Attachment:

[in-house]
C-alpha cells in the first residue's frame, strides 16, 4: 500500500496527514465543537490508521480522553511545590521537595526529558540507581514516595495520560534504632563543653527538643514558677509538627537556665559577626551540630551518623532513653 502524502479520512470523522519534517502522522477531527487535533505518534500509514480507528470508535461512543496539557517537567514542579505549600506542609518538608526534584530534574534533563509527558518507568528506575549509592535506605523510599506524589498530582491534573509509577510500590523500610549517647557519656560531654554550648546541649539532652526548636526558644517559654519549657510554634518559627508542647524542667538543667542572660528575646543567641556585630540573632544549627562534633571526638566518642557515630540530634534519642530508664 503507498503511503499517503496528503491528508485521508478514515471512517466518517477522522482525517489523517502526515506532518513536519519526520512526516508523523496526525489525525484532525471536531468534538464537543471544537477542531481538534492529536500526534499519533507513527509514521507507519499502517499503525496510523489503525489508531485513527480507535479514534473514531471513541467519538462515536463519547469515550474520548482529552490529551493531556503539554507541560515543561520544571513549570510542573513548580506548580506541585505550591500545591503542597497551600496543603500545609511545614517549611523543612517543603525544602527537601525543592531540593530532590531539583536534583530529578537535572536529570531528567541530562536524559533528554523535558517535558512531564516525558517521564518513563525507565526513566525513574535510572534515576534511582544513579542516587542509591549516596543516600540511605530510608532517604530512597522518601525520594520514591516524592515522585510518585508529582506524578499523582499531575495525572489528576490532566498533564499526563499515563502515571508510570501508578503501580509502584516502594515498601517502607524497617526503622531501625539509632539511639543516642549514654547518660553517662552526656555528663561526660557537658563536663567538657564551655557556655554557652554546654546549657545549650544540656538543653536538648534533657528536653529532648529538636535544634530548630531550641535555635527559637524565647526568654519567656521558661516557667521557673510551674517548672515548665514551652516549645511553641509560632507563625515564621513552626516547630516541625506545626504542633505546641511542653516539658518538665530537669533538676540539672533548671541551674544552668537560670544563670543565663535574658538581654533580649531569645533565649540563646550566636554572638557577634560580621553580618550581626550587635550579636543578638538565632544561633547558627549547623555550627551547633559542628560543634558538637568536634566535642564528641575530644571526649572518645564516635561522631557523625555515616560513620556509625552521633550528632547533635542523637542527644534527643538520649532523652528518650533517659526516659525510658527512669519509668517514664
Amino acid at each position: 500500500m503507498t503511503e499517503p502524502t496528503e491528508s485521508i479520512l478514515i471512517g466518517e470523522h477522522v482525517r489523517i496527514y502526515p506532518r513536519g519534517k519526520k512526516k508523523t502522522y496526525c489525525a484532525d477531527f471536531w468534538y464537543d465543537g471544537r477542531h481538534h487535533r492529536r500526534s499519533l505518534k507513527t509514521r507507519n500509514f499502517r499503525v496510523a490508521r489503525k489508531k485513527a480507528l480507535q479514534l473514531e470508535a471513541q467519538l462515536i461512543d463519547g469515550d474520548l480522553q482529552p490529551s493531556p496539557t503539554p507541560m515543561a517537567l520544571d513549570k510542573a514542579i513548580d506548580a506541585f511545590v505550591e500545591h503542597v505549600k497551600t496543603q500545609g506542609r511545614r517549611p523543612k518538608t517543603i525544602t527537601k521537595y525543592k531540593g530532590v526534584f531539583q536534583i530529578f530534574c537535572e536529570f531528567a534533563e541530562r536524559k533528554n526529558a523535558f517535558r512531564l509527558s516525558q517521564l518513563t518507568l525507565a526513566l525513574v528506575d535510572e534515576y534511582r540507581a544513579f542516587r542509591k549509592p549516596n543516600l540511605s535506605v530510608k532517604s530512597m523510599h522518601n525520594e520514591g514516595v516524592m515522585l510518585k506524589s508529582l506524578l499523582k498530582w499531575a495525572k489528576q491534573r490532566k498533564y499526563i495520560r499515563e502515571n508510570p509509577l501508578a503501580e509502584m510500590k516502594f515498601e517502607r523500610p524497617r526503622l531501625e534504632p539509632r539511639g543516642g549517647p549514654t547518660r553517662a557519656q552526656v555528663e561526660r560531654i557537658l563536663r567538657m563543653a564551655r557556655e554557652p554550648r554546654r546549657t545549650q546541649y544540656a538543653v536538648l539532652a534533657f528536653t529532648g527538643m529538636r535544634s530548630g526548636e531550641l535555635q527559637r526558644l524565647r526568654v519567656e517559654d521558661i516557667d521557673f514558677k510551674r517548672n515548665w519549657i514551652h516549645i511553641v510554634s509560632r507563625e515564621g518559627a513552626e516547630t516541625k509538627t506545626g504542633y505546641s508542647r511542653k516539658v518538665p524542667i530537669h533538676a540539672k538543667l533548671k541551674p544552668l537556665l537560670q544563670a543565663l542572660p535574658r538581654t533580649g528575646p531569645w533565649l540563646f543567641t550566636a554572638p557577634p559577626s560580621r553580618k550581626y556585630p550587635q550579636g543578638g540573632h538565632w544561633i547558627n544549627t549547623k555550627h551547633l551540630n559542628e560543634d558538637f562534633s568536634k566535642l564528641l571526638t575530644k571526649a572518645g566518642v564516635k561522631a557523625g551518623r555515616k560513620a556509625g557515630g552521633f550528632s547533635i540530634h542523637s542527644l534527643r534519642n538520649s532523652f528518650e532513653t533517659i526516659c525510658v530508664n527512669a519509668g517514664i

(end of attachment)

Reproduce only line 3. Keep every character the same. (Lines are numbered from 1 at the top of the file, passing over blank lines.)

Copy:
Amino acid at each position: 500500500m503507498t503511503e499517503p502524502t496528503e491528508s485521508i479520512l478514515i471512517g466518517e470523522h477522522v482525517r489523517i496527514y502526515p506532518r513536519g519534517k519526520k512526516k508523523t502522522y496526525c489525525a484532525d477531527f471536531w468534538y464537543d465543537g471544537r477542531h481538534h487535533r492529536r500526534s499519533l505518534k507513527t509514521r507507519n500509514f499502517r499503525v496510523a490508521r489503525k489508531k485513527a480507528l480507535q479514534l473514531e470508535a471513541q467519538l462515536i461512543d463519547g469515550d474520548l480522553q482529552p490529551s493531556p496539557t503539554p507541560m515543561a517537567l520544571d513549570k510542573a514542579i513548580d506548580a506541585f511545590v505550591e500545591h503542597v505549600k497551600t496543603q500545609g506542609r511545614r517549611p523543612k518538608t517543603i525544602t527537601k521537595y525543592k531540593g530532590v526534584f531539583q536534583i530529578f530534574c537535572e536529570f531528567a534533563e541530562r536524559k533528554n526529558a523535558f517535558r512531564l509527558s516525558q517521564l518513563t518507568l525507565a526513566l525513574v528506575d535510572e534515576y534511582r540507581a544513579f542516587r542509591k549509592p549516596n543516600l540511605s535506605v530510608k532517604s530512597m523510599h522518601n525520594e520514591g514516595v516524592m515522585l510518585k506524589s508529582l506524578l499523582k498530582w499531575a495525572k489528576q491534573r490532566k498533564y499526563i495520560r499515563e502515571n508510570p509509577l501508578a503501580e509502584m510500590k516502594f515498601e517502607r523500610p524497617r526503622l531501625e534504632p539509632r539511639g543516642g549517647p549514654t547518660r553517662a557519656q552526656v555528663e561526660r560531654i557537658l563536663r567538657m563543653a564551655r557556655e554557652p554550648r554546654r546549657t545549650q546541649y544540656a538543653v536538648l539532652a534533657f528536653t529532648g527538643m529538636r535544634s530548630g526548636e531550641l535555635q527559637r526558644l524565647r526568654v519567656e517559654d521558661i516557667d521557673f514558677k510551674r517548672n515548665w519549657i514551652h516549645i511553641v510554634s509560632r507563625e515564621g518559627a513552626e516547630t516541625k509538627t506545626g504542633y505546641s508542647r511542653k516539658v518538665p524542667i530537669h533538676a540539672k538543667l533548671k541551674p544552668l537556665l537560670q544563670a543565663l542572660p535574658r538581654t533580649g528575646p531569645w533565649l540563646f543567641t550566636a554572638p557577634p559577626s560580621r553580618k550581626y556585630p550587635q550579636g543578638g540573632h538565632w544561633i547558627n544549627t549547623k555550627h551547633l551540630n559542628e560543634d558538637f562534633s568536634k566535642l564528641l571526638t575530644k571526649a572518645g566518642v564516635k561522631a557523625g551518623r555515616k560513620a556509625g557515630g552521633f550528632s547533635i540530634h542523637s542527644l534527643r534519642n538520649s532523652f528518650e532513653t533517659i526516659c525510658v530508664n527512669a519509668g517514664i